News Story

The Legacy of Howard M. Ervin

By Danielle Parker 07

click to enlarge
Dr. Ervin taught at ORU for more than 40 years.

Dr. Ervin taught at ORU for more than 40 years.
click to enlarge
A scholar and a gentleman, Dr. Ervin expected excellence from his students...and practiced what he preached.

A scholar and a gentleman, Dr. Ervin expected excellence from his students...and practiced what he preached.

He was a father and friend to those closest to him, a professor, scholar and mentor to his students and colleagues, and seen as a leader and advocate of the Charismatic movement. Yet above all, Howard Matthew Ervin was known as a man in pursuit of living his life in the fullness of the Holy Spirit.

Ervin was born in St. Nicholas, Pa., Sept. 21, 1915. Despite growing up surrounded by the Scriptures, Ervin was a self-proclaimed agnostic with very little interest in religion. However, at the age of 25, he had a life-changing encounter with Christ and gave his life to the Lord. Answering the Lord's calling to ministry, he immediately enrolled in seminary.

Prior to coming to ORU, he earned five degrees, including a doctorate of theology from Princeton Theological Seminary, and was a Baptist minister at two New Jersey churches.

Ervin joined the ORU faculty on Sept. 1, 1966 and retired on Dec. 5, 2006 at the age of 91. Over the forty years he spent in the classroom, Ervin was known for his large vocabulary and the high expectations he had of his students.

"He demanded academic quality," Dr. James Shelton 73, 77-MA, ORU undergraduate professor, said. "This was one thing ORU did and had to do, because ORU was the new kid on the block. Ervin was on the same page when Chancellor Oral Roberts said, 'Go first-class or don't go at all.' He expected excellence in academics."

He served as a professor of graduate theology and the assistant dean and dean of the original ORU seminary. In 1968, the seminary was closed, so Ervin and several other professors began creating what is now the undergraduate theology department.

"He designed the curriculum, the way it was structured and the degree plans. He was a major part of the instituting of that," said Daniel Isgrigg 00, 07-MA, author of Ervin's biography, Pilgrimage into Pentecost: The Pneumatological Legacy of Howard M. Ervin. "As a founding faculty member, he was the example of the type of faculty member that Oral Roberts was looking for -- the highest of academics and the full understanding of the Holy Spirit's work in our lives, belief in the Holy Spirit."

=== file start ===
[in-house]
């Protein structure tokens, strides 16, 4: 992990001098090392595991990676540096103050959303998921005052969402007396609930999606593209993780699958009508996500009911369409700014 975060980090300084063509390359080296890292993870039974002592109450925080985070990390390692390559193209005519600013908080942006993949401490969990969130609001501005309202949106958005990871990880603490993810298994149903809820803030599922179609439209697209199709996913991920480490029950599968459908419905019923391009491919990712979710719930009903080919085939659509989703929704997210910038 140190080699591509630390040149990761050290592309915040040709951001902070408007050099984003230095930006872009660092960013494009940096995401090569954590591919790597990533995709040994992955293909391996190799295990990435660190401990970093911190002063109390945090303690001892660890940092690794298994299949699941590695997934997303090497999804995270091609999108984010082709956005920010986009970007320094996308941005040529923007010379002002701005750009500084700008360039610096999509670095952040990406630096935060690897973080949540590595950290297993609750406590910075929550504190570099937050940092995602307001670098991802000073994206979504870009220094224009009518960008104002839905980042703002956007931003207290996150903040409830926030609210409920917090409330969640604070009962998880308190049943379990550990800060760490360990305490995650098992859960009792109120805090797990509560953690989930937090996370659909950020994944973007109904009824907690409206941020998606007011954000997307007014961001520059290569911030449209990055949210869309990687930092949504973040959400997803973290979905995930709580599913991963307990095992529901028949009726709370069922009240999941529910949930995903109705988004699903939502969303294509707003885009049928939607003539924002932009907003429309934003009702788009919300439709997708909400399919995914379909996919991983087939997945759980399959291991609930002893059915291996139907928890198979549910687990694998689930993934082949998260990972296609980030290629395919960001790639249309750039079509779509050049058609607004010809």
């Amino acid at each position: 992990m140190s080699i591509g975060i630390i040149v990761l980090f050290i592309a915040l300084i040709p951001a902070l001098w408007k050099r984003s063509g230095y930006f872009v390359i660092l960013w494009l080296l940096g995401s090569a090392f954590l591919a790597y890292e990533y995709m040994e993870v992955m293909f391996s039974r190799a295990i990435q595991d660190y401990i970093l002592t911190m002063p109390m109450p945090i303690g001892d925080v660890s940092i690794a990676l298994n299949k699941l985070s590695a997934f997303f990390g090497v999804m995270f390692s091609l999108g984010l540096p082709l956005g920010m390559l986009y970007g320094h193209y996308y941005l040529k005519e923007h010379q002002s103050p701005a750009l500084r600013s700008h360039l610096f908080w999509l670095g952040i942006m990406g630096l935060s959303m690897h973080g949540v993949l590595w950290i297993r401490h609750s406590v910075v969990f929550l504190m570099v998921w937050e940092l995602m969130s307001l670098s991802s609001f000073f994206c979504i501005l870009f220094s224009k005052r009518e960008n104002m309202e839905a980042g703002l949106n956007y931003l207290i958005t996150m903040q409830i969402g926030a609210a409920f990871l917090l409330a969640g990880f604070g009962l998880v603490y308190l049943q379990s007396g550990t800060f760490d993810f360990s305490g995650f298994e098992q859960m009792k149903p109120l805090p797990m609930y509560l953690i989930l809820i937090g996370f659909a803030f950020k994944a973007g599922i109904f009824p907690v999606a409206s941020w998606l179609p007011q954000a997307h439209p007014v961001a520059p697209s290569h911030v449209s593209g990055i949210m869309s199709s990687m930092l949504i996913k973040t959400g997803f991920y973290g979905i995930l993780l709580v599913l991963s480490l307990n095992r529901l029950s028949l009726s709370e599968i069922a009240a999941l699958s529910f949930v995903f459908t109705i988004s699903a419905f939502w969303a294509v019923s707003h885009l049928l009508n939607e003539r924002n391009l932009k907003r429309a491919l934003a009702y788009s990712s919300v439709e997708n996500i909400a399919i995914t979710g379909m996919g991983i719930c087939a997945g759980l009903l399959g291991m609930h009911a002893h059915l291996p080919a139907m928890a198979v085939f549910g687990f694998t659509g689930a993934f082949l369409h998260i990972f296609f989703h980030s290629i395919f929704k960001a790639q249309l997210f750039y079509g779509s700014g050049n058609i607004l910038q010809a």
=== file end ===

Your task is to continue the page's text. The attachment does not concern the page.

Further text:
Along with being a professor, Ervin was also a part of Full Gospel Business Men's Fellowship and the Oral Roberts Ministries. He often traveled with Oral Roberts, ministering in the Holy Spirit Room and praying over thousands of people to receive the baptism of the Holy Spirit.

"He argued for a real experience with the Holy Spirit where your life is changed and you are empowered to reach the world," Isgrigg said. "And that was Oral's vision, to be filled with the Holy Spirit and then take that message into every person's world."

This beloved and respected educator's sphere of influence stretched far beyond the campus of ORU. He authored six books, including Conversion Initiation: The Baptism of the Holy Spirit and These Are Not Drunken As Ye Suppose, which is recognized as the first scholarly defense of the Pentecostal experience.

"There were not a lot people with terminal degrees that were as involved in the Pentecostal movement," Shelton said. "He was the best educated explanation and defense of the classical Pentecostal position that tongues is the initial evidence of receiving the baptism of the Holy Spirit and that one should expect a special empowerment of the Holy Spirit after one's conversion."

Ervin often quoted Roberts who said, "Avoid the spirit of denominationalism." His ecumenical influence made him known throughout many traditional denominations during the Charismatic movement, particularly the Catholic Church.

"He was invited by David du Plessis to be part of the Roman Catholic-Pentecostal dialogues, which were started by a group of Pentecostals that wanted to bridge the gap between Pentecostals and Catholics," Isgrigg said. "Dr. Ervin was very scholarly and deliberate in his speech, so he was invited to come and articulate the Pentecostal position correctly."

It was because of his ability to bridge the gap between Pentecostals and Catholics that he was referred to as the Father of the Catholic Charismatics by many in Tulsa.

"For a while, Catholic Charismatics were kind of orphaned, and here is this Baptist Pentecostal that helped them out," Shelton said. "Dr. Ervin pastored the Catholic Charismatics and he instructed them in the Charismatic movement. He also instructed them in the Catholic faith in many ways. Dr. Ervin would speak at their conventions and had them in his home."

Through his teachings, his ministry and his life, Ervin had a tremendous impact on so many.

"He had a phenomenal influence on my spiritual journey," Shelton said. "He demonstrated that you could be a top-rate scholar and be a spiritual person too. Dr. Ervin provided us a role model to be firmly Pentecostal, firmly scholarly and firmly ecumenical."

On Aug. 12, Ervin was promoted to sit in heavenly places with the Father, yet the seeds he planted in his lifetime will continue to bear fruit for generations to come.

"Bricks and mortar will pass away, but what is built in the human character will never fade," Shelton said. "That was Dr. Howard Ervin."

Background information courtesy of Pilgrimage into Pentecost: The Pneumatological Legacy of Howard M. Ervin by Daniel D. Isgrigg.